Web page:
Now here is where things get real interesting in the Schoenfield article, the author acknowleges, " multiple studies show that consumption of carbohydrate before low-intensity aerobic exercise in untrained subjects reduces the entry of long-chain fatty acids in the mitochondria, thereby blunting fat oxidation. This is attributed to an insulin-mediated attenuation of adipose tissue lipolysis... and a decreased expression of genes involved in fatty acid transport and oxidation"  Basically this equates to eat he recognizes eating before exercise causes an increase in insulin, and insulin stops the breakdown of fat (adipose tissue lipolysis) and decreases the actions of genes that express for enzymes important in fat metabolism. One of the referenced studies is a study infact showing that eating before exercise decreases fat burning or lipolysis (6) but then the author states,  "both training status and aerobic exercise intensity have been shown to mitigate the effects of a pre-exercise meal on fat oxidation." That is not neccessarily the case. Its true that intense exercise will lower insulin levels and increase the bodies ability to "burn" fat, but for the average person who has an active life or other fitness goals such as body building, power lifting, etc. or maybe even an athlete just trying to supplement their current training, high intensity work is not always practicial. Moderate intensity does not suppress inuslin or increase the stress hormone response to exercise to the same extent as high intensity exercise. This can be read in any exercise physiology text. The following figure will show whats going on.

(BTW this is figure 5.10 from Physiology of Sport & Exercise by Jack Wilmore, Dave Costill, and W. Larry Kenney)

Basically exercise increases  glucose rate of appearance from the liver to be used as fuel. There is a subsequent decrease in insulin caused by the stress hormones I mentioned earlier in the post. One might ask how we can use that extra glucose if we have a decrease in insulin? During exercise we experience a shift in a protein that allows glucose into the cell, called GLUT4, to the cell membrane (7). This allows for the decrease in insulin while still allowing our cells to handle more glucose than would be encountered at rest. In fat as one adopts an exercise plan, they increase GLUT4 content, and the ability to translocate these proteins to the cell membrane. This is one of the key mechanisms that results in the exercising population being more insulin "sensitive" (8). Unfortunately once you stop exercising this increase in insulin sensitivity can diminish in as little as a week according to some studies. I am not so sure about this personally, but let me stop going off on a tangent.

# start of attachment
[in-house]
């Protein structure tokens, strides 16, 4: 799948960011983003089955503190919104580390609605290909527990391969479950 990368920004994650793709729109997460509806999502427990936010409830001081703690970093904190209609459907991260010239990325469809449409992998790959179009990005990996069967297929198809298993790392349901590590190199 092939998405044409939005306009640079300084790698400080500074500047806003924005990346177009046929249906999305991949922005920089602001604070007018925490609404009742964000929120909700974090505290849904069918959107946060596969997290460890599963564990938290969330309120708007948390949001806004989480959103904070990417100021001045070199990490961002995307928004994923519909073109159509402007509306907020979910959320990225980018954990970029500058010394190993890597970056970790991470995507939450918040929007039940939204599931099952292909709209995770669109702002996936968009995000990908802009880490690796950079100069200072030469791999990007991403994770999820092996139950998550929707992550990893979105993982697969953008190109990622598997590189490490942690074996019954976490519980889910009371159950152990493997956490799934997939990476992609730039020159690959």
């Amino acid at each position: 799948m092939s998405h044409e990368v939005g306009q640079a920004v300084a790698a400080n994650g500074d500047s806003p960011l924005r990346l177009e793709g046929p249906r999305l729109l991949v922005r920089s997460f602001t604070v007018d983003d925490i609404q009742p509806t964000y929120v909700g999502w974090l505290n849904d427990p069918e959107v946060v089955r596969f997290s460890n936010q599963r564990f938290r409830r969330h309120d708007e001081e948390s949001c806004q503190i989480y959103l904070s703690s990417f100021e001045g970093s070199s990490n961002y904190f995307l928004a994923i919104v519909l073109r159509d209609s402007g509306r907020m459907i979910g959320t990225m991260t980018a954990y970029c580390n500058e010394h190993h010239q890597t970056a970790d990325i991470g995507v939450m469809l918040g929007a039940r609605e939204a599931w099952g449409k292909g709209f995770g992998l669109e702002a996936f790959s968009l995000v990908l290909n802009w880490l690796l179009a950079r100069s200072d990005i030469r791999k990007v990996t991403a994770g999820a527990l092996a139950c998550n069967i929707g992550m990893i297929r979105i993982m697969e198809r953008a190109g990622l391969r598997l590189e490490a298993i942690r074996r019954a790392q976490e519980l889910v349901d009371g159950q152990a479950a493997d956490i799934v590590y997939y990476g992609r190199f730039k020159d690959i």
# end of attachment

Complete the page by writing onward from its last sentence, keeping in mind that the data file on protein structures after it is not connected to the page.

Here is a visual of the GLUT4 transporter at the cell membrane to get a better picture of what is going on...

With more GLUT4 translocation occuring without it, less insulin is needed resulting in increased insulin sensitivity.

So hopefully what you have been able to gather is that a bout of exercise is about much more than burning calories. Particularly you are looking for a hormonal and general physiological response that will improve the bodie's ability to burn fat fat in the long run. This includes increasing enzymes and different proteins that help facilitate this process as well as decreasing circulating insulin. Fasted cardio seems to be advantageous in this department. First off after an overnight fast, you start off with lower insulin. Subsequently, the stress hormone associated with exercise drive it down further than would be experienced after a meal (breakfast) thus inhibiting insulin's fat storing effects and enhancing the lipotytic effects of the stress hormones. In regards to the GLUT4 adaptation and resting insulin levels, I am not sure at this point in time. In part 2 of this post, I plan to follow up on this by reviewing a couple of randomized experimental trials that indeed show fasting cardio is superior over the long term to exercising at the same intensity while fed.

I also just want to mention that I have no bones with Brad Schoenfield. I have read alot of his previous material and he seems like an intelligent guy. I know he has helped alot of people reach their fitness goals. However, I feel in his most recent article discussing fasted exercise, he over contextualized. It's true some people need a little food in their belly before an intense bout of exercise whether it be conditioning, sports, or weight training. With that said, there is nothing wrong with those looking to lose fat exercisng in the fasted state to facilitae metabolic adaptations that will encourage their body to metabolize fat.